The ever-changing name of this group (Uke of Spaces Corners and the variants therein proceeded this record) gives chase to all but the folk faithful, which hopefully can stop soon, especially given the level at which they’re now performing – surely these people don’t want to evade notice when they make music this stirring. It’s country folk with an eye on the clouds, set to wander, but with the cosmos in full view, providing an endless depth to their sound and removing them from any traveler/bike punk hoi polloi. The austerity and wholesomeness of their sound is fairly stunning, even as danger lurks in the corners and fringes of their sound. Perfect for twilight saunters through the wheatfield idyll, on that night when you meet the fairies and decide never to return to your loved ones. Their best release to date. (http://www.turnedword.com)
The sound offered by Village Of Spaces on their album Alchemy And Trust (Corleone) sounds like someone went into a lab, dissected the DNA of Flaming Lips and Wilco and lubed it up with infant pig oils. The album (a short one at about 33 minute) feels like entering the woods of the mind, one you didn’t think you wanted to go but discovering you belong, and embellishing in its fine oats. It’s acoustic, it rootsy, it sounds like it doesn’t belong of this time and yet it is very much of its time, an anti- music that’s more about the music than the anti-, you know? You don’t know?
Let me put it in another way. It’s the kind of music you might hear at a folk life festival, or at a food cart pod, where the musicians arrived their on bicycles and all they’re hoping for in return is a sandwich and a beer. Instead, what they get upon playing is appreciation from the crowd and maybe a few people wanting to sign up to their mailing list. It’s of the earth, and I would love to be a worm.
VILLAGE OF SPACES - ALCHEMY AND TRUST
Village of Spaces might physically be from Belfast, Maine, but their music hints that, somehow, they spend some of their time in an obscure place in the cosmos which only they can describe. The psychedelic feel of the folk on "Alchemy and Trust" helps the tracks walk a sweet line between the intimate and the majestic. This is a band that has played with its name for sometime (most notably calling themselves Uke of Spaces at one point); if they can keep themselves a bit more easy to find, more seekers will certainly be jumping on this holy bandwagon.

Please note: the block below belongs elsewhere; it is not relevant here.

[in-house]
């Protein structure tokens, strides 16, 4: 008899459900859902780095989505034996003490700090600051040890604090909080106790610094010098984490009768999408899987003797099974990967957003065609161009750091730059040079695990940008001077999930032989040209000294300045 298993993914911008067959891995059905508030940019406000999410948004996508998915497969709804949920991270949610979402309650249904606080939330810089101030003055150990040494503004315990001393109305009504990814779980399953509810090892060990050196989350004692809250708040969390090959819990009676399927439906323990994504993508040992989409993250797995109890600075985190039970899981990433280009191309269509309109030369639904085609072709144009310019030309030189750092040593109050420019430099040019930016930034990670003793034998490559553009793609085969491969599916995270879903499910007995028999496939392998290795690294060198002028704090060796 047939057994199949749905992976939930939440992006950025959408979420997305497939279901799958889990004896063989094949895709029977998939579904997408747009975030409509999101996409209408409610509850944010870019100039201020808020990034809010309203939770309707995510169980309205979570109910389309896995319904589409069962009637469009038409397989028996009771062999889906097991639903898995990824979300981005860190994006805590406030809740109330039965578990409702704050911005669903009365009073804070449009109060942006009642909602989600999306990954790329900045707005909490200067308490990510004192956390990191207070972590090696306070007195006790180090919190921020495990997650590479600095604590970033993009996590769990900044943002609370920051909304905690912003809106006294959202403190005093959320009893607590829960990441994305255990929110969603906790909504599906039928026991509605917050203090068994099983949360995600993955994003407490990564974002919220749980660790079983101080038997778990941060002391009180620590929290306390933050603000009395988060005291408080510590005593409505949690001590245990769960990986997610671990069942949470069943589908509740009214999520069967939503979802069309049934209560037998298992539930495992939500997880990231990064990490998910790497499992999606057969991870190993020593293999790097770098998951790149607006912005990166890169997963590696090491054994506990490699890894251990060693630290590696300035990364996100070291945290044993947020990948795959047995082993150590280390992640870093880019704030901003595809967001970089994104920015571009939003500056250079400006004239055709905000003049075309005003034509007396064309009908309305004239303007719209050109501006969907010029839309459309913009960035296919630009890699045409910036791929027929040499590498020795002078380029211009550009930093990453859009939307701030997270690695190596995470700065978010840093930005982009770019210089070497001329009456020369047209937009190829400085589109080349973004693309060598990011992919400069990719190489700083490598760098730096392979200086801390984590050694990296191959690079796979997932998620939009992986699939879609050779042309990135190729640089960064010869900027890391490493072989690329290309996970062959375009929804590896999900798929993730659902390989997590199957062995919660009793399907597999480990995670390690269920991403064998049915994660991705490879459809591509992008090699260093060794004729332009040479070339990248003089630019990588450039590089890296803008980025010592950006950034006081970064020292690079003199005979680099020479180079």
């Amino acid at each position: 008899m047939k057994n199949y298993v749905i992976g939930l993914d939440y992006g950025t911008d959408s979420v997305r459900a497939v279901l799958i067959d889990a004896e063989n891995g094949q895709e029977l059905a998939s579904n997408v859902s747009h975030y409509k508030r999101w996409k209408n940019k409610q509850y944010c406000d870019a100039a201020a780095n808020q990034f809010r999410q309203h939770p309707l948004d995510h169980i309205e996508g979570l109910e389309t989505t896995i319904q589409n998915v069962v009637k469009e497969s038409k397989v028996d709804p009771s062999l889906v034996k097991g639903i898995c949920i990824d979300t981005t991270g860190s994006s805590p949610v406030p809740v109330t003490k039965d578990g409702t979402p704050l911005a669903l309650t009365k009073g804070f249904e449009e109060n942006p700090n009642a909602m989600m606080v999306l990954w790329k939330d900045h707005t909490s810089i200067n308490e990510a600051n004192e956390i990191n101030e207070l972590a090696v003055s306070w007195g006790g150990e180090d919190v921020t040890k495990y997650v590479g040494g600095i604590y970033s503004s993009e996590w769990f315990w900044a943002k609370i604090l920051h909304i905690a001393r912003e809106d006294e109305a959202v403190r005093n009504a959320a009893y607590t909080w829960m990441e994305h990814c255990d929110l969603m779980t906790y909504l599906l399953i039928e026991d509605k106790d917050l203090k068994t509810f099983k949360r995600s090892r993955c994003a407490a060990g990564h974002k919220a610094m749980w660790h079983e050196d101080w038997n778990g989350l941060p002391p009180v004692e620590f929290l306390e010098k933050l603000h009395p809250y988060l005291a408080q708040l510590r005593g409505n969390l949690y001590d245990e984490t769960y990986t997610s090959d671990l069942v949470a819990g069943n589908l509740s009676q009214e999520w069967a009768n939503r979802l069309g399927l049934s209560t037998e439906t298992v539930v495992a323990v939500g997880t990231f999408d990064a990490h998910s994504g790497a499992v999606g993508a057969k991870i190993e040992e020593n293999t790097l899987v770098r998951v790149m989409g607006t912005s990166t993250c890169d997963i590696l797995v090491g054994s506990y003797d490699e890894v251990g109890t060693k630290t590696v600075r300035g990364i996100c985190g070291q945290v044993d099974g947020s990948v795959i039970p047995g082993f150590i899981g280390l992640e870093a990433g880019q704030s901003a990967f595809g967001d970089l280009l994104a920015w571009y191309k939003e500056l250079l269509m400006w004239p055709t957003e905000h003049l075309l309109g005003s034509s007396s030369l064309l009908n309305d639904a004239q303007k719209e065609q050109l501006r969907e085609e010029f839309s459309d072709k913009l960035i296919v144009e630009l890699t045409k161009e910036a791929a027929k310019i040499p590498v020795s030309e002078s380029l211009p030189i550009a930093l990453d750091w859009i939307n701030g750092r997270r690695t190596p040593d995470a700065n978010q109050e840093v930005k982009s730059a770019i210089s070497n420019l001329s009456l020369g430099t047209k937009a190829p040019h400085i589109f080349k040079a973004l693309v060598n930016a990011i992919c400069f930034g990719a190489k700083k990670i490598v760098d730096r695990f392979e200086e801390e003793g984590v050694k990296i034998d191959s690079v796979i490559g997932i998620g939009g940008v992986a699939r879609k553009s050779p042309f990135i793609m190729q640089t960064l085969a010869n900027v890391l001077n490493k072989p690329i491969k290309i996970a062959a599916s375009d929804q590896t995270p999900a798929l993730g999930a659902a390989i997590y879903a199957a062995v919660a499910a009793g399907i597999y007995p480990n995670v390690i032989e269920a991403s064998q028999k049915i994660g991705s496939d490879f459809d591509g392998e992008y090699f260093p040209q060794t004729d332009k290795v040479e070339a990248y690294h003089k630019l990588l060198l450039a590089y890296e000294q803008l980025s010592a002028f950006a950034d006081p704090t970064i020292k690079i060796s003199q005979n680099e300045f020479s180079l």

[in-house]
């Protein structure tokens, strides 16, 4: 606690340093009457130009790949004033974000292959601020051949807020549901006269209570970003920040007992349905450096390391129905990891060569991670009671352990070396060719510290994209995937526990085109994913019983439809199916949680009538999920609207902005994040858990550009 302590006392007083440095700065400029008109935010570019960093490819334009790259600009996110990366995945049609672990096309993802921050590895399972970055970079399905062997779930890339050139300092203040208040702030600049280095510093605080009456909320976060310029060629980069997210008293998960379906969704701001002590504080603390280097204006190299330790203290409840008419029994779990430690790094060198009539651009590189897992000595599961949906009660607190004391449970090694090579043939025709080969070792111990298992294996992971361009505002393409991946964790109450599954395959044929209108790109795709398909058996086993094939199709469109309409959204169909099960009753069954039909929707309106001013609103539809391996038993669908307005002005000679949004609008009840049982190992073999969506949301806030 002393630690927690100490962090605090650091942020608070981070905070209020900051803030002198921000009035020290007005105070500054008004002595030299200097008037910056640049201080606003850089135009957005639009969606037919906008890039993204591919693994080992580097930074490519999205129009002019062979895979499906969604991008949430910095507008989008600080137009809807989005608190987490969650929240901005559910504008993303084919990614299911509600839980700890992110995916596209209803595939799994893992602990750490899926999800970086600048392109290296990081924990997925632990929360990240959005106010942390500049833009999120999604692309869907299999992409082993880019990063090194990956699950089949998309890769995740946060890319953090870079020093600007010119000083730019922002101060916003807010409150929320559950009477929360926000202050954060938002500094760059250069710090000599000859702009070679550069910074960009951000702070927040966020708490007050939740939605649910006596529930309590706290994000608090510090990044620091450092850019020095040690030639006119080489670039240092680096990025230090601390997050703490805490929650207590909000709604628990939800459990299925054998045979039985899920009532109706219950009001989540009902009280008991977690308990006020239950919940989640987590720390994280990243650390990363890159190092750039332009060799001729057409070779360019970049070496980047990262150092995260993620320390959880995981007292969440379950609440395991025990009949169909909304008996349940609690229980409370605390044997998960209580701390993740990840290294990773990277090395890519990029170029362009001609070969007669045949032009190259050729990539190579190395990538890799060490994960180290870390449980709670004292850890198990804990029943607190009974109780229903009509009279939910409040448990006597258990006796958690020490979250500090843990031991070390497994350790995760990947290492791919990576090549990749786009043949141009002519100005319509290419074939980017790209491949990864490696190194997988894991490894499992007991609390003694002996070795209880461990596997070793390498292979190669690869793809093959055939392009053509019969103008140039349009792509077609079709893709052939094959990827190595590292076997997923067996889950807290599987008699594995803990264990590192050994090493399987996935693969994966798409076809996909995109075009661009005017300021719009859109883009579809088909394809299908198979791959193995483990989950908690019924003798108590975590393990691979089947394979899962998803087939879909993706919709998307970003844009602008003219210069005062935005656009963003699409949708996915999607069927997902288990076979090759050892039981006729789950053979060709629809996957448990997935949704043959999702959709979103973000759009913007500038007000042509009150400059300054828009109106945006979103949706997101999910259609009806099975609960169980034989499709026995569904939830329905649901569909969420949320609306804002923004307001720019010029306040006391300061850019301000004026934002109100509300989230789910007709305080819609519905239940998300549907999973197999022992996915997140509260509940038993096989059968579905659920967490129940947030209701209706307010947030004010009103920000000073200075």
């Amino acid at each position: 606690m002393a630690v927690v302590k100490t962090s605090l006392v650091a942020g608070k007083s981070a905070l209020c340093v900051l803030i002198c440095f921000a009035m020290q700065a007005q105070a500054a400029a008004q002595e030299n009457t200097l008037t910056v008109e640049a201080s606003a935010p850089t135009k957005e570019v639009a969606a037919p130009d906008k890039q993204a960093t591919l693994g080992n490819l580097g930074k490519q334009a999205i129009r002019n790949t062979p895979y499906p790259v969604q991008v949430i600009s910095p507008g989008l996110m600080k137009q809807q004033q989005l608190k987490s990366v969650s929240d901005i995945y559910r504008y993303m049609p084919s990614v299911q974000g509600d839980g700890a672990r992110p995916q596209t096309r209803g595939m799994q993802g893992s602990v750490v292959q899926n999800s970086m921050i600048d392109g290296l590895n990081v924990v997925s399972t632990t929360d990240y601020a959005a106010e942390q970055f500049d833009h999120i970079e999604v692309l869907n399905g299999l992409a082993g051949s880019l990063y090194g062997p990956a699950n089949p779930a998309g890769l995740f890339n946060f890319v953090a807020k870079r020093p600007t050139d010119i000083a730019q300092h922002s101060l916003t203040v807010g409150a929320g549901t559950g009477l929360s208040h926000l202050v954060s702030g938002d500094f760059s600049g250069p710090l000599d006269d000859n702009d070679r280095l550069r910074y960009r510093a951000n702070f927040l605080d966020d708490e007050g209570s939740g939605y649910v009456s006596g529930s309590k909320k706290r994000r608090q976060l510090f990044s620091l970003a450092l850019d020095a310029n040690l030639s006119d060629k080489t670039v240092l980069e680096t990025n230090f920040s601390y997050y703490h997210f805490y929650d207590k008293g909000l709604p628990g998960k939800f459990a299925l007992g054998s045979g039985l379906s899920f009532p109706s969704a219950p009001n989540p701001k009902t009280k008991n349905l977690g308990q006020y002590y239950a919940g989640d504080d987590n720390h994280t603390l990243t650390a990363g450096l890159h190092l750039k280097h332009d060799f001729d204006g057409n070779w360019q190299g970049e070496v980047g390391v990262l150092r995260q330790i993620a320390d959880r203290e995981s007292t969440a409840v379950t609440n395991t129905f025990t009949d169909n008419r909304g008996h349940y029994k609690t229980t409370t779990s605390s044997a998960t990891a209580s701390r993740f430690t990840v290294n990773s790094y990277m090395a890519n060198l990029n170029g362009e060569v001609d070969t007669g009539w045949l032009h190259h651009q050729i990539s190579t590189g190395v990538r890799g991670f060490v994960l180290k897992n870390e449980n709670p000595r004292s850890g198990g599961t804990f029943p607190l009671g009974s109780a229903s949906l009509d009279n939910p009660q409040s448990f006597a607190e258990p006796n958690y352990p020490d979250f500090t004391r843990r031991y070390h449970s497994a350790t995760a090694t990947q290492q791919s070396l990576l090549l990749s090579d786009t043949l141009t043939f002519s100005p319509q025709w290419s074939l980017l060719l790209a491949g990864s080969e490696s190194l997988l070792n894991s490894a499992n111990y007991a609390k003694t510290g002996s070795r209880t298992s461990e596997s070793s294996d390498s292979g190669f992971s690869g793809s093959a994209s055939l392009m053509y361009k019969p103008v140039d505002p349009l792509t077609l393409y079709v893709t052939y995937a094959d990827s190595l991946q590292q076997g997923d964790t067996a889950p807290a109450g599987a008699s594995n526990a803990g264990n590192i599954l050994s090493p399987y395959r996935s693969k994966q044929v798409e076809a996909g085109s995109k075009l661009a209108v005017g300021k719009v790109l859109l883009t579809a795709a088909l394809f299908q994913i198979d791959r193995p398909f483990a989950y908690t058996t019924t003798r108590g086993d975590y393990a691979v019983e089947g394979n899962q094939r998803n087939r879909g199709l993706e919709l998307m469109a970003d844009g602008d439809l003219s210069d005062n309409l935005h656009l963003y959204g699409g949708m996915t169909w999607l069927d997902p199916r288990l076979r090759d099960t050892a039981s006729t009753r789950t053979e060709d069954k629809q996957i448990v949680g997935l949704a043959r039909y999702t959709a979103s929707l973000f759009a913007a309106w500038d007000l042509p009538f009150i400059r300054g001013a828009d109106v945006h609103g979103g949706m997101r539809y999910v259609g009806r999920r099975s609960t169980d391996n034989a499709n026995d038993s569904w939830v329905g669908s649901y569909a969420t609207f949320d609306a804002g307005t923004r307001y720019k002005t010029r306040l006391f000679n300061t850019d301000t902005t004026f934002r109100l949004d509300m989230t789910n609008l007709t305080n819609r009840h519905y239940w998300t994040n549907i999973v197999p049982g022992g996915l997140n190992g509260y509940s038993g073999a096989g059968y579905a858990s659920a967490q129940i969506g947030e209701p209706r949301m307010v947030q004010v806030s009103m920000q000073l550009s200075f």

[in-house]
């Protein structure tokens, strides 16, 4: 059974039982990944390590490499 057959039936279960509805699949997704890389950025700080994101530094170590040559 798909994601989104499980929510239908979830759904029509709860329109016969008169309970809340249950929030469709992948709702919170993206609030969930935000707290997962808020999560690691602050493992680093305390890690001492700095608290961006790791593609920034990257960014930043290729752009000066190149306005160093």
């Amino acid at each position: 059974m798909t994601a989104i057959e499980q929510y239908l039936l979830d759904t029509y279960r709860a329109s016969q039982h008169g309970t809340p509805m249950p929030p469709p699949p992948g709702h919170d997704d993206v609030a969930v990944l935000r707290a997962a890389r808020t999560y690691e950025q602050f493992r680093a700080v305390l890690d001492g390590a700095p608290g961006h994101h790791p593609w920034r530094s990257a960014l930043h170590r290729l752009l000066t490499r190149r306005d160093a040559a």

Their songs have been recorded when able, usually on the road and with the help of whatever family or new friend has dropped by. The ease with which songs like "Ovum's Influence" and "Mountainside" unfold such genuine emotion and sprawling message from the simplest of melodies is testament enough to their honesty and genius. This is not a typical freak folk pose by well-heeled, sane as a banker college kids; this is music grown slowly, joyfully, and tested by the road to help burn off the bullshit.
The vocal interplay of Amy Moon and Dan B. center all the tracks, but are especially evocative on the jittery minimal "Buoy Gong" and "Forget Me Not," providing intimacy and off-kilter melody.
Any band that lists Alice Coltrane, Harry Partch and The Fugs as influences is all right by me, as it hints at their aims and their hearts. Village of Spaces have an umbrella big enough for all, with music that embraces chance, fun, the holy and naughty, and the guts to explore their cosmic muse with poetry and improvisational glee. "Alchemy and Trust" is a good place to jump aboard if you haven't already.